“The other issue you have is the fitness of the players. Most footballers look after themselves and any self-respecting athlete is going to stick to a programme right through the summer but a lot of them won’t have played in any friendlies. Their match fitness will be behind the rest of the squad that they’re joining and that’s hardly ideal when you’ve got league games coming one after another.
“At this stage I’d expect any club approaching a client who was out of contract to be offering them a trial at best. Common sense tells you that if no one else is signing them, you’d be foolish to jump in and give them a deal – unless it’s an exceptional option.”
There is one exceptional free agent who, like Upson before him, is making heavy weather of finding new employers.
Michael Owen – once the pin-up of English football – has been unattached since he and Manchester United went their separate ways in May. He has long been resistant to the idea of dropping into the Championship and his attitude does not appear to have softened, despite his circumstances as the season starts.
“I know I can still bang them in at the top level,” he wrote on Twitter last month. “I am not being disrespectful when I say I wouldn’t play in the Championship. i always said I wouldn’t drop down the leagues like some have done.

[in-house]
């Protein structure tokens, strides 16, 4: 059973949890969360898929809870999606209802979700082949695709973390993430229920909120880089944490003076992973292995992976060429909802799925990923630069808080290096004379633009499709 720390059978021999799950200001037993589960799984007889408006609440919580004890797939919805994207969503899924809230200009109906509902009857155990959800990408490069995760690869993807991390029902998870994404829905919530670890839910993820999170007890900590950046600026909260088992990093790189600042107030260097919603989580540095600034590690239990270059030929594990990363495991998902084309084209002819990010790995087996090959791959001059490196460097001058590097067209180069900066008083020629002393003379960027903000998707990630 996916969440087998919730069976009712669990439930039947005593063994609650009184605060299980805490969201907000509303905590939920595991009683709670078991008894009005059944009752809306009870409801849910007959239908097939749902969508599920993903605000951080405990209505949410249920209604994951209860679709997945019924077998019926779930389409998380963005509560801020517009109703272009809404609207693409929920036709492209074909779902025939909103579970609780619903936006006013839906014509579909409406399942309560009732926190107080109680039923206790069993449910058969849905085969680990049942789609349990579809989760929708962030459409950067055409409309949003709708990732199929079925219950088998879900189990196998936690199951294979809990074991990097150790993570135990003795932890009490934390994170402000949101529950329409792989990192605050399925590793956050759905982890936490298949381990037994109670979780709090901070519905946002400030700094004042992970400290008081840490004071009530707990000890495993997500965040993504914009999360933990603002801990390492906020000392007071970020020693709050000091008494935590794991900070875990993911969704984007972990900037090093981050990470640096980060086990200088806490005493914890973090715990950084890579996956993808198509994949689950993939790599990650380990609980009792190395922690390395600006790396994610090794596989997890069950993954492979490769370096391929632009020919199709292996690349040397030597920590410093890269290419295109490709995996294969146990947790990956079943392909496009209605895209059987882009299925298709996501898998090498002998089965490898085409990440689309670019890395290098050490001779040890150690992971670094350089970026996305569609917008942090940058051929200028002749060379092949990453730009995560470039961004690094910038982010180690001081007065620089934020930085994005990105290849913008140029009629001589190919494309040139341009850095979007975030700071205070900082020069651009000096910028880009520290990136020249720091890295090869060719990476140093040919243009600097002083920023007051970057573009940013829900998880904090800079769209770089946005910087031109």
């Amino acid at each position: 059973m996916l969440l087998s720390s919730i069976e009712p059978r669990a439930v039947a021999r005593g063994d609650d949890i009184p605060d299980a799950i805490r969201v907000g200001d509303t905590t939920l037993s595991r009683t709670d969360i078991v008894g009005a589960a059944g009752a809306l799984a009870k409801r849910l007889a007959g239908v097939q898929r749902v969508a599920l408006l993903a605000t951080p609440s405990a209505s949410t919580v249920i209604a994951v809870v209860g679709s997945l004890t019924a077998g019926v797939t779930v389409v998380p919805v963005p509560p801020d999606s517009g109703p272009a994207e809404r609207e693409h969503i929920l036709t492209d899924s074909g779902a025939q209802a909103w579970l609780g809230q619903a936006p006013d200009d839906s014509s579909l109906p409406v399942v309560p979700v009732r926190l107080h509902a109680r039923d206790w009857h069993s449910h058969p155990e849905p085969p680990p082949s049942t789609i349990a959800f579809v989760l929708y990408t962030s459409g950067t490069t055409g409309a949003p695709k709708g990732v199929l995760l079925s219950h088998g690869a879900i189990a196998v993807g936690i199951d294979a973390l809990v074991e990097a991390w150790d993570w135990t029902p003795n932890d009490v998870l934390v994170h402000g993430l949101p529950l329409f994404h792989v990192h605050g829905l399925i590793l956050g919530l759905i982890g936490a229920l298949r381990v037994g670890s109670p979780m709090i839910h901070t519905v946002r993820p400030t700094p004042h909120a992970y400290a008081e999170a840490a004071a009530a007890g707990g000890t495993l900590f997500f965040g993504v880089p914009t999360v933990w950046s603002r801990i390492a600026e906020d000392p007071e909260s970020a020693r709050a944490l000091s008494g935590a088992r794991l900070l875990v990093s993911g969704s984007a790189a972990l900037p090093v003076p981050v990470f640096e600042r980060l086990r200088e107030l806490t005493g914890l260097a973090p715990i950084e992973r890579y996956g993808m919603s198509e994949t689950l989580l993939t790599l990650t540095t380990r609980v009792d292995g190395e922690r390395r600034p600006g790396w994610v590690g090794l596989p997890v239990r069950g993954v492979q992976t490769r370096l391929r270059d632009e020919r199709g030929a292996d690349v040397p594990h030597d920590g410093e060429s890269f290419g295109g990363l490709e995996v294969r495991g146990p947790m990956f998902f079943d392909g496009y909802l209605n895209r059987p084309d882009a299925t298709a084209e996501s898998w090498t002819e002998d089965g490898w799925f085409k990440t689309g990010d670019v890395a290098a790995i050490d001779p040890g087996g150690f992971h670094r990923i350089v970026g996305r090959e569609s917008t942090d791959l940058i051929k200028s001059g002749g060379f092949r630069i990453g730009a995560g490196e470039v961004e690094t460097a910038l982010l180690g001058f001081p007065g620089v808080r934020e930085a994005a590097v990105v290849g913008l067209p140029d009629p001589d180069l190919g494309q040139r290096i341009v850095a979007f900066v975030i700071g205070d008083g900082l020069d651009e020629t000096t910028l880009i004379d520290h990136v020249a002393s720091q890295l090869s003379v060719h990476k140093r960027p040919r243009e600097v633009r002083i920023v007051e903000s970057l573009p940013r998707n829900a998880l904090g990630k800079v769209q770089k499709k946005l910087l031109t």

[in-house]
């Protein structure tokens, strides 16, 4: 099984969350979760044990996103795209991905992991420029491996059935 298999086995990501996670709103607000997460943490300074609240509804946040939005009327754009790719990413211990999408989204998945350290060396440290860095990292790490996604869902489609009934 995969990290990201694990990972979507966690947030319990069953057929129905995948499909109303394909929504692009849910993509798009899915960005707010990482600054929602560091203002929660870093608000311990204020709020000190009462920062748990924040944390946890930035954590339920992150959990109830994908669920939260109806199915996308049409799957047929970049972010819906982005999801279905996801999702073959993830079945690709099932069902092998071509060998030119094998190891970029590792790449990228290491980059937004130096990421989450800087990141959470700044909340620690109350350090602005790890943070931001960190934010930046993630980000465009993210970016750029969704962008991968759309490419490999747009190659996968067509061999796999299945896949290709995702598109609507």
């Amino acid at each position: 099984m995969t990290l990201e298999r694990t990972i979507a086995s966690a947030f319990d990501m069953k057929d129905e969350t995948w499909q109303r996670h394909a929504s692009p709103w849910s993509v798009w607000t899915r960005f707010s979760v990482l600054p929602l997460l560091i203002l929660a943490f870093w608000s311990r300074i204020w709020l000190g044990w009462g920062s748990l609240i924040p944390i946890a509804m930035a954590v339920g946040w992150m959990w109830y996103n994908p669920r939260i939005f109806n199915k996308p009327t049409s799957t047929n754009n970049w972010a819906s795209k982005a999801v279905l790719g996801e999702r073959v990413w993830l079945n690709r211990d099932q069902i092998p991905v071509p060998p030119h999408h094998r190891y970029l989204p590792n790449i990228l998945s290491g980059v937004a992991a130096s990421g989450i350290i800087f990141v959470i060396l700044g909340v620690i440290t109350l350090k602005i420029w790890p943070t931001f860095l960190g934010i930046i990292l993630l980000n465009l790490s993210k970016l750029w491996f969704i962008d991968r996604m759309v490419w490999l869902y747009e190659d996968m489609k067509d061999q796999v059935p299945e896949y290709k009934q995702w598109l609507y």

“After playing for Liverpool, Real Madrid, Newcastle, Man Utd and England, I don’t think I would enjoy that football.”
Warnock was asked about the possibility of signing Owen earlier in the summer and laughed off the suggestion at a time when Leeds were struggling to raise the £400,000 he needed to sign Joel Ward from Portsmouth. Owen has been in negotiations with Stoke but doubts about City’s ability to meet his wage demands are another example of why Owen moving to the Championship does not stand up.
“Michael Owen is the only player who stands out as being out of contract and a great shout,” said another agent, based in the north east. “There might be a couple of others but I’d question how many free agents out there would be good enough for Leeds or good enough for what Leeds want to achieve this season.”
Warnock has another avenue to new signings, via the loan market which Leeds have used so regularly in the past decade.
The United boss is free to negotiate half-season or full-season deals until the closure of the summer transfer window and the Football League’s emergency loan window opens seven days after the end of August.
But Leeds will have played four league matches by then and it was never Warnock’s intention to be finalising his squad with the Championship term in full flow.
But the 63-year-old has been philosophical about his playing budget, saying: “We’ve signed 10 players. I know what people want me to say (about the shortage of transfer funds) but I’ve got 10 players.
“I’d like another couple, especially with losing Robert Snodgrass and I have to work at getting what I can with the means I’ve got.
“It would be my biggest ever achievement if I got promoted with this squad as it is at the moment. But I wouldn’t write it off.”